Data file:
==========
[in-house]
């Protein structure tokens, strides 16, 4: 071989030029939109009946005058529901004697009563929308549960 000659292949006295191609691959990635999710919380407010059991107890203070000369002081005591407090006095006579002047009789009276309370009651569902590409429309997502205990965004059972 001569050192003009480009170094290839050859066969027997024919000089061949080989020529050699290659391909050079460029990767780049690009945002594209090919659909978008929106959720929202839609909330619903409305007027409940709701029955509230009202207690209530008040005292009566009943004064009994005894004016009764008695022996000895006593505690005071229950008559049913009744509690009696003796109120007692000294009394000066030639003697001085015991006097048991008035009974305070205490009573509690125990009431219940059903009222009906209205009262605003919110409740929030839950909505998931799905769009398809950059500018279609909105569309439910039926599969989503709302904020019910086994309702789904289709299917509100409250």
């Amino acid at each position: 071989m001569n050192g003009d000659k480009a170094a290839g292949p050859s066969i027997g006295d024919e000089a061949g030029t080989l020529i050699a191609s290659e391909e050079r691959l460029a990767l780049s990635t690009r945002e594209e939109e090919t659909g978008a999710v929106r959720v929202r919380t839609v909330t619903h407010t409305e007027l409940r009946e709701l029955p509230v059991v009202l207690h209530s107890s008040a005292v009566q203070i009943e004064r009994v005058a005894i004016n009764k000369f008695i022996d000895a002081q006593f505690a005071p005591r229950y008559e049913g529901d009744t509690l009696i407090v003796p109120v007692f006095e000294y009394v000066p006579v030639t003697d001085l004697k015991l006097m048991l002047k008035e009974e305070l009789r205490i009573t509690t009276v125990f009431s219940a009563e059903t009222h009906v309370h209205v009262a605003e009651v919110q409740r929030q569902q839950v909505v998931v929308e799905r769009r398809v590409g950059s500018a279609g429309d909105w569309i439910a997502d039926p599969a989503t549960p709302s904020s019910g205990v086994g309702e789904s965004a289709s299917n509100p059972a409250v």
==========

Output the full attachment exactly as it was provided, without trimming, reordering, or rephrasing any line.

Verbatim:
[in-house]
């Protein structure tokens, strides 16, 4: 071989030029939109009946005058529901004697009563929308549960 000659292949006295191609691959990635999710919380407010059991107890203070000369002081005591407090006095006579002047009789009276309370009651569902590409429309997502205990965004059972 001569050192003009480009170094290839050859066969027997024919000089061949080989020529050699290659391909050079460029990767780049690009945002594209090919659909978008929106959720929202839609909330619903409305007027409940709701029955509230009202207690209530008040005292009566009943004064009994005894004016009764008695022996000895006593505690005071229950008559049913009744509690009696003796109120007692000294009394000066030639003697001085015991006097048991008035009974305070205490009573509690125990009431219940059903009222009906209205009262605003919110409740929030839950909505998931799905769009398809950059500018279609909105569309439910039926599969989503709302904020019910086994309702789904289709299917509100409250």
């Amino acid at each position: 071989m001569n050192g003009d000659k480009a170094a290839g292949p050859s066969i027997g006295d024919e000089a061949g030029t080989l020529i050699a191609s290659e391909e050079r691959l460029a990767l780049s990635t690009r945002e594209e939109e090919t659909g978008a999710v929106r959720v929202r919380t839609v909330t619903h407010t409305e007027l409940r009946e709701l029955p509230v059991v009202l207690h209530s107890s008040a005292v009566q203070i009943e004064r009994v005058a005894i004016n009764k000369f008695i022996d000895a002081q006593f505690a005071p005591r229950y008559e049913g529901d009744t509690l009696i407090v003796p109120v007692f006095e000294y009394v000066p006579v030639t003697d001085l004697k015991l006097m048991l002047k008035e009974e305070l009789r205490i009573t509690t009276v125990f009431s219940a009563e059903t009222h009906v309370h209205v009262a605003e009651v919110q409740r929030q569902q839950v909505v998931v929308e799905r769009r398809v590409g950059s500018a279609g429309d909105w569309i439910a997502d039926p599969a989503t549960p709302s904020s019910g205990v086994g309702e789904s965004a289709s299917n509100p059972a409250v």